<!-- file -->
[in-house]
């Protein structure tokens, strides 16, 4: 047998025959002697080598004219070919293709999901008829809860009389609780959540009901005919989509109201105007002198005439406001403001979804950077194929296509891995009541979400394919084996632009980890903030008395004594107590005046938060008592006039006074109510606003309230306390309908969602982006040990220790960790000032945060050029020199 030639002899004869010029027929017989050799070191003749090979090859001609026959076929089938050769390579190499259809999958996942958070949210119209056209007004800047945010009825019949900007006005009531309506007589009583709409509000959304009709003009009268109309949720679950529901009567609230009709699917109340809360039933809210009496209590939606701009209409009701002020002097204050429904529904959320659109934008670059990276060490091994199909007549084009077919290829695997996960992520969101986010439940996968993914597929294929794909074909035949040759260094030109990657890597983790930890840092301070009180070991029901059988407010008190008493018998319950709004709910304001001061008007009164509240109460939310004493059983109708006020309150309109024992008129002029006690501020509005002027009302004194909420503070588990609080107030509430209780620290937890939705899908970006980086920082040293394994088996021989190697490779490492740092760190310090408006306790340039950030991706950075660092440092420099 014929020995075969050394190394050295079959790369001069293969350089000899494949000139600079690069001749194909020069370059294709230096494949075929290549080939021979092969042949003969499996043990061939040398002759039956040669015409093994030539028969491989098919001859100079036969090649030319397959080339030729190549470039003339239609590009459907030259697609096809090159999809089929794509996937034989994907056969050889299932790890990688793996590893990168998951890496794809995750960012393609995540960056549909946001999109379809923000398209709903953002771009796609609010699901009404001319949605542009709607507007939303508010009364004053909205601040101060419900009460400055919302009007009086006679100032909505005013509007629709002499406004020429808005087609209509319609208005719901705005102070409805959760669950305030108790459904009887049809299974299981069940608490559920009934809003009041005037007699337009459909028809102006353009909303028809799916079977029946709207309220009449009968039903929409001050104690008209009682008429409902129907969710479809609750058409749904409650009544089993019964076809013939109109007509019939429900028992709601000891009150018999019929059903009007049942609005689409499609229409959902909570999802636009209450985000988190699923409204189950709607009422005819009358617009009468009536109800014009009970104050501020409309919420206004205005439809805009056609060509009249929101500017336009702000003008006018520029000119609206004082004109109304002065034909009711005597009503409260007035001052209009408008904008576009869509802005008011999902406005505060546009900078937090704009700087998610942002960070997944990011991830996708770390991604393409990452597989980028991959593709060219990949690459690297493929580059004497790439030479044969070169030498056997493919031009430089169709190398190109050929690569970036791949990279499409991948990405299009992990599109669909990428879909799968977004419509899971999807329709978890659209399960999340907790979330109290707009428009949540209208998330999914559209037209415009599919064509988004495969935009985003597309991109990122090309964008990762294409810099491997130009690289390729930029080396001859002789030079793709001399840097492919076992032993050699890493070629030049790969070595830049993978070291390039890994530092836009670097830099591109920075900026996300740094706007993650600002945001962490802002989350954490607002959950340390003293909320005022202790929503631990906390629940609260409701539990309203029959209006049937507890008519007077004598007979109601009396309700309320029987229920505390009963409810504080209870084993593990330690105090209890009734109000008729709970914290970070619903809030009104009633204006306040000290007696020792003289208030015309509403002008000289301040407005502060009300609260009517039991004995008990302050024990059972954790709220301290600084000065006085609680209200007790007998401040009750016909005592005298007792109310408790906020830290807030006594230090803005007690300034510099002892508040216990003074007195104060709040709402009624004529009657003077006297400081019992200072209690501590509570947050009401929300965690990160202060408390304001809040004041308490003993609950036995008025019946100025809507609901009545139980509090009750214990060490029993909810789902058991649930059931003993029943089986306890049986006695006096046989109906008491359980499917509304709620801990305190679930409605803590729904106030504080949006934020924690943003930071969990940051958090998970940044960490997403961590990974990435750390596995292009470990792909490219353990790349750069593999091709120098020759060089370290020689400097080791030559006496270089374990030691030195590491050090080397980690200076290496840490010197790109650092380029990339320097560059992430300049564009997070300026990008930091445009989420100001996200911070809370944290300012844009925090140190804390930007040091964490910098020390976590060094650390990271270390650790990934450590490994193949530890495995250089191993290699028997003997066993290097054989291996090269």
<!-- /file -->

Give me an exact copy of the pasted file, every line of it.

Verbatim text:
[in-house]
């Protein structure tokens, strides 16, 4: 047998025959002697080598004219070919293709999901008829809860009389609780959540009901005919989509109201105007002198005439406001403001979804950077194929296509891995009541979400394919084996632009980890903030008395004594107590005046938060008592006039006074109510606003309230306390309908969602982006040990220790960790000032945060050029020199 030639002899004869010029027929017989050799070191003749090979090859001609026959076929089938050769390579190499259809999958996942958070949210119209056209007004800047945010009825019949900007006005009531309506007589009583709409509000959304009709003009009268109309949720679950529901009567609230009709699917109340809360039933809210009496209590939606701009209409009701002020002097204050429904529904959320659109934008670059990276060490091994199909007549084009077919290829695997996960992520969101986010439940996968993914597929294929794909074909035949040759260094030109990657890597983790930890840092301070009180070991029901059988407010008190008493018998319950709004709910304001001061008007009164509240109460939310004493059983109708006020309150309109024992008129002029006690501020509005002027009302004194909420503070588990609080107030509430209780620290937890939705899908970006980086920082040293394994088996021989190697490779490492740092760190310090408006306790340039950030991706950075660092440092420099 014929020995075969050394190394050295079959790369001069293969350089000899494949000139600079690069001749194909020069370059294709230096494949075929290549080939021979092969042949003969499996043990061939040398002759039956040669015409093994030539028969491989098919001859100079036969090649030319397959080339030729190549470039003339239609590009459907030259697609096809090159999809089929794509996937034989994907056969050889299932790890990688793996590893990168998951890496794809995750960012393609995540960056549909946001999109379809923000398209709903953002771009796609609010699901009404001319949605542009709607507007939303508010009364004053909205601040101060419900009460400055919302009007009086006679100032909505005013509007629709002499406004020429808005087609209509319609208005719901705005102070409805959760669950305030108790459904009887049809299974299981069940608490559920009934809003009041005037007699337009459909028809102006353009909303028809799916079977029946709207309220009449009968039903929409001050104690008209009682008429409902129907969710479809609750058409749904409650009544089993019964076809013939109109007509019939429900028992709601000891009150018999019929059903009007049942609005689409499609229409959902909570999802636009209450985000988190699923409204189950709607009422005819009358617009009468009536109800014009009970104050501020409309919420206004205005439809805009056609060509009249929101500017336009702000003008006018520029000119609206004082004109109304002065034909009711005597009503409260007035001052209009408008904008576009869509802005008011999902406005505060546009900078937090704009700087998610942002960070997944990011991830996708770390991604393409990452597989980028991959593709060219990949690459690297493929580059004497790439030479044969070169030498056997493919031009430089169709190398190109050929690569970036791949990279499409991948990405299009992990599109669909990428879909799968977004419509899971999807329709978890659209399960999340907790979330109290707009428009949540209208998330999914559209037209415009599919064509988004495969935009985003597309991109990122090309964008990762294409810099491997130009690289390729930029080396001859002789030079793709001399840097492919076992032993050699890493070629030049790969070595830049993978070291390039890994530092836009670097830099591109920075900026996300740094706007993650600002945001962490802002989350954490607002959950340390003293909320005022202790929503631990906390629940609260409701539990309203029959209006049937507890008519007077004598007979109601009396309700309320029987229920505390009963409810504080209870084993593990330690105090209890009734109000008729709970914290970070619903809030009104009633204006306040000290007696020792003289208030015309509403002008000289301040407005502060009300609260009517039991004995008990302050024990059972954790709220301290600084000065006085609680209200007790007998401040009750016909005592005298007792109310408790906020830290807030006594230090803005007690300034510099002892508040216990003074007195104060709040709402009624004529009657003077006297400081019992200072209690501590509570947050009401929300965690990160202060408390304001809040004041308490003993609950036995008025019946100025809507609901009545139980509090009750214990060490029993909810789902058991649930059931003993029943089986306890049986006695006096046989109906008491359980499917509304709620801990305190679930409605803590729904106030504080949006934020924690943003930071969990940051958090998970940044960490997403961590990974990435750390596995292009470990792909490219353990790349750069593999091709120098020759060089370290020689400097080791030559006496270089374990030691030195590491050090080397980690200076290496840490010197790109650092380029990339320097560059992430300049564009997070300026990008930091445009989420100001996200911070809370944290300012844009925090140190804390930007040091964490910098020390976590060094650390990271270390650790990934450590490994193949530890495995250089191993290699028997003997066993290097054989291996090269």